Browsing through the latest three editions of the British Journal of Nutrition I found quite a few feeding studies assessing the effects of whole foods on animals (usually without harming them) or on human volunteers. One looked at the effects of Jarlsberg cheese on blood serum levels in 22 human volunteers. Another assessed the effects of a new barley variety on cholesterol levels in pigs. A third looked at the effect of Camembert cheese on intestinal microbiota in rats. A fourth compared the effects of whole milk and fermented milk on eight human volunteers. A fifth investigated effects of sesame oil on rats. A sixth assessed the effects of pearl barley on starch digestion in piglets.
The latest edition of the (American) Journal of Nutrition likewise reports on the effects of the Traditional Mediterranean Diet on Obesity in a Spanish Population - involving over 3000 human volunteers. Also covered are the results of a three year study of the effects of an Ovo-Lacto Vegetarian Diet on pregnant women (involving over 100 volunteers). Also assessed were the effects of olive oil on men, raw peas on pigs, Soy Protein Isolate on rats and Flaxseed Protects on rabbits.
In the archives of both publications there are a vast number of such reports. As all these studies are published in academic journals they will have been peer reviewed and they are all available to the public and the scientific community for further independent evaluation. It is clear that professional nutritionists assess the long and short term effects of a wide variety of whole foods in this manner as a matter of course.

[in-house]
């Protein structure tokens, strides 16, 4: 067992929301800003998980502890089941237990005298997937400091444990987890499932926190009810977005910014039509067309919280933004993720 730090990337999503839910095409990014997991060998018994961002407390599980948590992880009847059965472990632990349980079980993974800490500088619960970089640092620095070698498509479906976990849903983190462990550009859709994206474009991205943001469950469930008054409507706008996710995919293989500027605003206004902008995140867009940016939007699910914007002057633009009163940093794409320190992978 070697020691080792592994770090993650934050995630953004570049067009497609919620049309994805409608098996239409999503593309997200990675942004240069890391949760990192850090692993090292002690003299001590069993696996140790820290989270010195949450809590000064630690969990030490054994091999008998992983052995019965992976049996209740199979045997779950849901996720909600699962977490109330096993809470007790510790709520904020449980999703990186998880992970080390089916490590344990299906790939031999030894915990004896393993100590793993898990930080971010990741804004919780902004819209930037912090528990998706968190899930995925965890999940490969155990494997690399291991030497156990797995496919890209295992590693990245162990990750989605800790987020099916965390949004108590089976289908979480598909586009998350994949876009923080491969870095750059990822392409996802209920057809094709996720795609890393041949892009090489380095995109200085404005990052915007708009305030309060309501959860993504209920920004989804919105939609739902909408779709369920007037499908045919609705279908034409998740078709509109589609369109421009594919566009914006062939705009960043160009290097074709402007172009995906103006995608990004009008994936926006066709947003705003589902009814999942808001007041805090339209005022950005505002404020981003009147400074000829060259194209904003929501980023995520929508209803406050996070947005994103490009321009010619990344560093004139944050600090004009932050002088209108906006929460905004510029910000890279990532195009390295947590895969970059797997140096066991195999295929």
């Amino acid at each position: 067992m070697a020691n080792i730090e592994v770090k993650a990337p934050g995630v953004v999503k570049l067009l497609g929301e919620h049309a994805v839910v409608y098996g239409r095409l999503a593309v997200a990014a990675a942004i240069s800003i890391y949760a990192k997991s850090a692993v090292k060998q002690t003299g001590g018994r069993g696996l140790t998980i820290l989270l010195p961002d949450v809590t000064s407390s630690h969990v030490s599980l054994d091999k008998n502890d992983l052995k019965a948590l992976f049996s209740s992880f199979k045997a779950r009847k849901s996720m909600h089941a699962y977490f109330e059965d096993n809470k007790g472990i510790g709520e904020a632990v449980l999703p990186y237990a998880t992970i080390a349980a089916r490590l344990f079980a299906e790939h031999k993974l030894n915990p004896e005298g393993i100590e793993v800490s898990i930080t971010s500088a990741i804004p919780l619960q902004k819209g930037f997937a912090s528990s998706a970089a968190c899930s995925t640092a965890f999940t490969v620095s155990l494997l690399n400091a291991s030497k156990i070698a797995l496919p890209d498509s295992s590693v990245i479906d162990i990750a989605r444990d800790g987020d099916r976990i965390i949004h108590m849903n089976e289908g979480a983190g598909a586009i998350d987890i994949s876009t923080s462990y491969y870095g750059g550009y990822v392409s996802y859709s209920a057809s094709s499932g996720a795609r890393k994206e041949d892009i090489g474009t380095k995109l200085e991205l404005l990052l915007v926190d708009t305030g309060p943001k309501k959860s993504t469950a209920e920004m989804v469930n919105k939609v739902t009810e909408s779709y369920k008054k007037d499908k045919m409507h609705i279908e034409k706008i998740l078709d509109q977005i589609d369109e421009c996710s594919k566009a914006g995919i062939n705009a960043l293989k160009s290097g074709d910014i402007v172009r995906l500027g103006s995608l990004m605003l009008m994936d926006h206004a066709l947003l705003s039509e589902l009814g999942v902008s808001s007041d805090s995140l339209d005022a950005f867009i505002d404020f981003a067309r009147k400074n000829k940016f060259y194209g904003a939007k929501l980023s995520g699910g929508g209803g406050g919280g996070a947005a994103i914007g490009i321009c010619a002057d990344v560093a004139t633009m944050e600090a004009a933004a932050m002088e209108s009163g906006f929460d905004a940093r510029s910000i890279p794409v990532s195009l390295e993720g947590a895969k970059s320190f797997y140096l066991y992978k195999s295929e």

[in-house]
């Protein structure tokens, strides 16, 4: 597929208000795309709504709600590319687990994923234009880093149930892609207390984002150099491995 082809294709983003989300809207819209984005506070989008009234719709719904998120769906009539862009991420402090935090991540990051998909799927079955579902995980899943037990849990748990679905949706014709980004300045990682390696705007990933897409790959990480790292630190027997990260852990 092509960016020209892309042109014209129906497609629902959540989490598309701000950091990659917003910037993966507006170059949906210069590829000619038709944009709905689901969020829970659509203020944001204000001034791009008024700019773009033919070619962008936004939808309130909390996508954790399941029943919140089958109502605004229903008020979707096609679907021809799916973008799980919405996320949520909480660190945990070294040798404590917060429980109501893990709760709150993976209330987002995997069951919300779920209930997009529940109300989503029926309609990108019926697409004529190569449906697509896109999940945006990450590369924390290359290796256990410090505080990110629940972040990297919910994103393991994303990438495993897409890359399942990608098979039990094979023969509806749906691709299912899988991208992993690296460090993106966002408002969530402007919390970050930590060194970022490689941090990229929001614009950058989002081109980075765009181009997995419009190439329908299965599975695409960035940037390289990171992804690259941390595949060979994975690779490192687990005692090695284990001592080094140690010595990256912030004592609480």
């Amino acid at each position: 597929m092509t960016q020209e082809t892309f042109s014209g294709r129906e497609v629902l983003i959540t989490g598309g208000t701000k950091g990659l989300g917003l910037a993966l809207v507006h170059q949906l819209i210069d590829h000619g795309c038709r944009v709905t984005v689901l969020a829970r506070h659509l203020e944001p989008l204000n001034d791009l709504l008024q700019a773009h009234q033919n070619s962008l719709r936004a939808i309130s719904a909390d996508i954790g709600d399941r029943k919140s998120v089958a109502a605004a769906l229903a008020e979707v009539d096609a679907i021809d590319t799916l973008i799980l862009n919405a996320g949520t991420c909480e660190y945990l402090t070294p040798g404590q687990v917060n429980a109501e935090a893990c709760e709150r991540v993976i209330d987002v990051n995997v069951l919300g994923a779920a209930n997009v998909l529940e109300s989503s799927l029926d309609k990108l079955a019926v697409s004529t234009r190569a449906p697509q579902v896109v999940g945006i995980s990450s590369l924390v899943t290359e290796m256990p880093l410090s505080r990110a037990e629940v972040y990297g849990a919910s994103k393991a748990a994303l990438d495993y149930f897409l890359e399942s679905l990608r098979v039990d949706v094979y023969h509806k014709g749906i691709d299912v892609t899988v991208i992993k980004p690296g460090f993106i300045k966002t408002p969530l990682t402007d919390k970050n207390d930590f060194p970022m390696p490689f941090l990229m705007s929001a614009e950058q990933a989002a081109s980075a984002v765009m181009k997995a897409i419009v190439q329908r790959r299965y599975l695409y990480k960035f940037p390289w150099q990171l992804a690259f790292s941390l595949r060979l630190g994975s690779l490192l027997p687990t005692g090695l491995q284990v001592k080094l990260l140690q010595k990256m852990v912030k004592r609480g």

The safety of GM foods and the possible long-term effects on both humans and farm animals of eating them has been, as you will know only too well aware, a burning issue since late 1998 - the date of the "Pusztai Case". For the last five years over 200 non-governmental organisations, under the umbrella of the Five Year Freeze alliance, have been demanding a moratorium on GM foods until they have been demonstrated to be safe beyond reasonable doubt. Virtually the entire population of Europe has chosen not to eat such foods whilst such uncertainty remains. The entire insurance industry has failed to obtain access to reassuring research data and so have advised their members to add exclusion clauses to avoid liability for any health effects of GM foods. The European food industry has decided not to use such ingredients. None of them want to know about gene expression or substantial equivalence, they want to know what happens when you eat the stuff year on year.